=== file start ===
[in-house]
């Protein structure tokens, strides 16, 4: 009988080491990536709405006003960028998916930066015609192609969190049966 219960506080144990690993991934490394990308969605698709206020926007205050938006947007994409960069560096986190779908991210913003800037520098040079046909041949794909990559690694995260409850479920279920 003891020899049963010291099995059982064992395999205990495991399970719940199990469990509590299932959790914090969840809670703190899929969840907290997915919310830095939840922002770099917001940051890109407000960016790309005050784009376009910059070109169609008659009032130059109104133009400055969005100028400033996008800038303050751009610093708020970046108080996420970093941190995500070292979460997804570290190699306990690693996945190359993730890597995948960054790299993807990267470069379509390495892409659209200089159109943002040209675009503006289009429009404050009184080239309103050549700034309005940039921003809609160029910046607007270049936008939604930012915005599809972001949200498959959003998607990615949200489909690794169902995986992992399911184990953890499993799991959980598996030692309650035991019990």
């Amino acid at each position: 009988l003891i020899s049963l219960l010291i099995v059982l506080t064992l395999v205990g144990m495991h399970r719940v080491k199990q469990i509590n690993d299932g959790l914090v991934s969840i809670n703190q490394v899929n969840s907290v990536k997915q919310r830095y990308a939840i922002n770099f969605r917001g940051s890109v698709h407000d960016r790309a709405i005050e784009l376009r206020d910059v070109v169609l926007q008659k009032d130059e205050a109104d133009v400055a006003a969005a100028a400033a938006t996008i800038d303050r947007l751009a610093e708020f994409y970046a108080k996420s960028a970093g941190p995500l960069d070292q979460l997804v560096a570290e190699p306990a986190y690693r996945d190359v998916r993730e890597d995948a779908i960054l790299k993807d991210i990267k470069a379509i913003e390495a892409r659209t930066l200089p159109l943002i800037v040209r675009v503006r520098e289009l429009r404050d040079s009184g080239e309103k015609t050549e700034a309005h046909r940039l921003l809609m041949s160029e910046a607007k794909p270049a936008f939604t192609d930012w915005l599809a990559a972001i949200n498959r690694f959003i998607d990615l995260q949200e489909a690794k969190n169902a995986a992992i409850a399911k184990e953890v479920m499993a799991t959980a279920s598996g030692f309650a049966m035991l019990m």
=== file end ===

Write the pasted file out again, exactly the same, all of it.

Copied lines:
[in-house]
């Protein structure tokens, strides 16, 4: 009988080491990536709405006003960028998916930066015609192609969190049966 219960506080144990690993991934490394990308969605698709206020926007205050938006947007994409960069560096986190779908991210913003800037520098040079046909041949794909990559690694995260409850479920279920 003891020899049963010291099995059982064992395999205990495991399970719940199990469990509590299932959790914090969840809670703190899929969840907290997915919310830095939840922002770099917001940051890109407000960016790309005050784009376009910059070109169609008659009032130059109104133009400055969005100028400033996008800038303050751009610093708020970046108080996420970093941190995500070292979460997804570290190699306990690693996945190359993730890597995948960054790299993807990267470069379509390495892409659209200089159109943002040209675009503006289009429009404050009184080239309103050549700034309005940039921003809609160029910046607007270049936008939604930012915005599809972001949200498959959003998607990615949200489909690794169902995986992992399911184990953890499993799991959980598996030692309650035991019990």
């Amino acid at each position: 009988l003891i020899s049963l219960l010291i099995v059982l506080t064992l395999v205990g144990m495991h399970r719940v080491k199990q469990i509590n690993d299932g959790l914090v991934s969840i809670n703190q490394v899929n969840s907290v990536k997915q919310r830095y990308a939840i922002n770099f969605r917001g940051s890109v698709h407000d960016r790309a709405i005050e784009l376009r206020d910059v070109v169609l926007q008659k009032d130059e205050a109104d133009v400055a006003a969005a100028a400033a938006t996008i800038d303050r947007l751009a610093e708020f994409y970046a108080k996420s960028a970093g941190p995500l960069d070292q979460l997804v560096a570290e190699p306990a986190y690693r996945d190359v998916r993730e890597d995948a779908i960054l790299k993807d991210i990267k470069a379509i913003e390495a892409r659209t930066l200089p159109l943002i800037v040209r675009v503006r520098e289009l429009r404050d040079s009184g080239e309103k015609t050549e700034a309005h046909r940039l921003l809609m041949s160029e910046a607007k794909p270049a936008f939604t192609d930012w915005l599809a990559a972001i949200n498959r690694f959003i998607d990615l995260q949200e489909a690794k969190n169902a995986a992992i409850a399911k184990e953890v479920m499993a799991t959980a279920s598996g030692f309650a049966m035991l019990m």